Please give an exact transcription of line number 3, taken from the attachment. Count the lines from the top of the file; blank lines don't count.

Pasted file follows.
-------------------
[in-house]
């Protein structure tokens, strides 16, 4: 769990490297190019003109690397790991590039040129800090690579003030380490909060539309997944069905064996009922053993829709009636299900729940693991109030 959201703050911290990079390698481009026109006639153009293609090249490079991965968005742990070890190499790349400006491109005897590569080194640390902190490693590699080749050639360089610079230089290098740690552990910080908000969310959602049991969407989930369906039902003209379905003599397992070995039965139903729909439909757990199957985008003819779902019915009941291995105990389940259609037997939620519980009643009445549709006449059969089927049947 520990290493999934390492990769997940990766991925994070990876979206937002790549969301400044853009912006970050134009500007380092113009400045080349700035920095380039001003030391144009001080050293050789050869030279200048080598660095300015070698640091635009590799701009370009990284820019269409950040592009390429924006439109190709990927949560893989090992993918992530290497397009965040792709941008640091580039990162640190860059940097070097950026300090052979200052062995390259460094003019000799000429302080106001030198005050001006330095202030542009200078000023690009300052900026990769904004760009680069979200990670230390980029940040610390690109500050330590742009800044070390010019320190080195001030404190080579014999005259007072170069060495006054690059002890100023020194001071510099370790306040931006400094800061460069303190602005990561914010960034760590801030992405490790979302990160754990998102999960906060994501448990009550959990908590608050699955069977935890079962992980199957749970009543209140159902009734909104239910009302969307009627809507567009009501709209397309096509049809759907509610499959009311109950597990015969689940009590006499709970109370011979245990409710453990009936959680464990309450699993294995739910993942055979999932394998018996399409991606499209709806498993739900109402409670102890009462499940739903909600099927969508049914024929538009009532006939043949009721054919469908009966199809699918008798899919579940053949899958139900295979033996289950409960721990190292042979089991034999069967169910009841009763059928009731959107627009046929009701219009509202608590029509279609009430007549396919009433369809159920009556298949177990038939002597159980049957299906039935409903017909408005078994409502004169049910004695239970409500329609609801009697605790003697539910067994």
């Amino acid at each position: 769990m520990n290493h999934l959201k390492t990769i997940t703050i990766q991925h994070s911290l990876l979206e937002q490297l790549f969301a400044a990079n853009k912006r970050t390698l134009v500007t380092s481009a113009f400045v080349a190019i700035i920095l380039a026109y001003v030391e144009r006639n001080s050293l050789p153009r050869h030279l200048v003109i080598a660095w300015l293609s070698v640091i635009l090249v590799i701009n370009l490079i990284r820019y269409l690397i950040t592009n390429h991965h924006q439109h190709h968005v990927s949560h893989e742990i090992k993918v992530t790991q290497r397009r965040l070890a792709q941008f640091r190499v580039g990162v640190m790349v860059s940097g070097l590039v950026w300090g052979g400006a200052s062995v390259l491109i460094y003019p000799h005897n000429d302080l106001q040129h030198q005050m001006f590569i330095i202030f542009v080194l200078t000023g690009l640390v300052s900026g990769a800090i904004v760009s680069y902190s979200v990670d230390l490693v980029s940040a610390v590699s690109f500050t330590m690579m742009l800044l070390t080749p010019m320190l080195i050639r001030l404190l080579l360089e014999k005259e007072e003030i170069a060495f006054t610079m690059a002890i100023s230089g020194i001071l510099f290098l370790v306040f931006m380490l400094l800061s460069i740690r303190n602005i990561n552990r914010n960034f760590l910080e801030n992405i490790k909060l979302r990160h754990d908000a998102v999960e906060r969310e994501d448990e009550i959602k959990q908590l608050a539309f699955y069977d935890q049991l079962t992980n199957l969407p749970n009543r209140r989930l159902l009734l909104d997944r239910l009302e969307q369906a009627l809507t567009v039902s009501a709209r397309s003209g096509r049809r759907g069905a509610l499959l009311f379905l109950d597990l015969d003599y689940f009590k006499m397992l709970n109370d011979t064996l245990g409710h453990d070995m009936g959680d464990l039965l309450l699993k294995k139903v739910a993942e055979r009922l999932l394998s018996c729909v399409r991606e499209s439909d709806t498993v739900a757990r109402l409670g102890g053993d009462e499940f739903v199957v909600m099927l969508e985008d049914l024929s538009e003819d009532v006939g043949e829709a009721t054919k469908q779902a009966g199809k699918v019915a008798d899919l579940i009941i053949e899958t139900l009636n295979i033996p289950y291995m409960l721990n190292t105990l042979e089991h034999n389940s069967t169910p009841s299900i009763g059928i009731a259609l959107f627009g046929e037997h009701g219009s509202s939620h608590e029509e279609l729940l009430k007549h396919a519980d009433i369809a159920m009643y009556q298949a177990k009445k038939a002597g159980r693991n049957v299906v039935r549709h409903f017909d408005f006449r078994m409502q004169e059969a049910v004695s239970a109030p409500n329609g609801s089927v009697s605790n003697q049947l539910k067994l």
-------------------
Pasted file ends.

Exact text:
């Amino acid at each position: 769990m520990n290493h999934l959201k390492t990769i997940t703050i990766q991925h994070s911290l990876l979206e937002q490297l790549f969301a400044a990079n853009k912006r970050t390698l134009v500007t380092s481009a113009f400045v080349a190019i700035i920095l380039a026109y001003v030391e144009r006639n001080s050293l050789p153009r050869h030279l200048v003109i080598a660095w300015l293609s070698v640091i635009l090249v590799i701009n370009l490079i990284r820019y269409l690397i950040t592009n390429h991965h924006q439109h190709h968005v990927s949560h893989e742990i090992k993918v992530t790991q290497r397009r965040l070890a792709q941008f640091r190499v580039g990162v640190m790349v860059s940097g070097l590039v950026w300090g052979g400006a200052s062995v390259l491109i460094y003019p000799h005897n000429d302080l106001q040129h030198q005050m001006f590569i330095i202030f542009v080194l200078t000023g690009l640390v300052s900026g990769a800090i904004v760009s680069y902190s979200v990670d230390l490693v980029s940040a610390v590699s690109f500050t330590m690579m742009l800044l070390t080749p010019m320190l080195i050639r001030l404190l080579l360089e014999k005259e007072e003030i170069a060495f006054t610079m690059a002890i100023s230089g020194i001071l510099f290098l370790v306040f931006m380490l400094l800061s460069i740690r303190n602005i990561n552990r914010n960034f760590l910080e801030n992405i490790k909060l979302r990160h754990d908000a998102v999960e906060r969310e994501d448990e009550i959602k959990q908590l608050a539309f699955y069977d935890q049991l079962t992980n199957l969407p749970n009543r209140r989930l159902l009734l909104d997944r239910l009302e969307q369906a009627l809507t567009v039902s009501a709209r397309s003209g096509r049809r759907g069905a509610l499959l009311f379905l109950d597990l015969d003599y689940f009590k006499m397992l709970n109370d011979t064996l245990g409710h453990d070995m009936g959680d464990l039965l309450l699993k294995k139903v739910a993942e055979r009922l999932l394998s018996c729909v399409r991606e499209s439909d709806t498993v739900a757990r109402l409670g102890g053993d009462e499940f739903v199957v909600m099927l969508e985008d049914l024929s538009e003819d009532v006939g043949e829709a009721t054919k469908q779902a009966g199809k699918v019915a008798d899919l579940i009941i053949e899958t139900l009636n295979i033996p289950y291995m409960l721990n190292t105990l042979e089991h034999n389940s069967t169910p009841s299900i009763g059928i009731a259609l959107f627009g046929e037997h009701g219009s509202s939620h608590e029509e279609l729940l009430k007549h396919a519980d009433i369809a159920m009643y009556q298949a177990k009445k038939a002597g159980r693991n049957v299906v039935r549709h409903f017909d408005f006449r078994m409502q004169e059969a049910v004695s239970a109030p409500n329609g609801s089927v009697s605790n003697q049947l539910k067994l």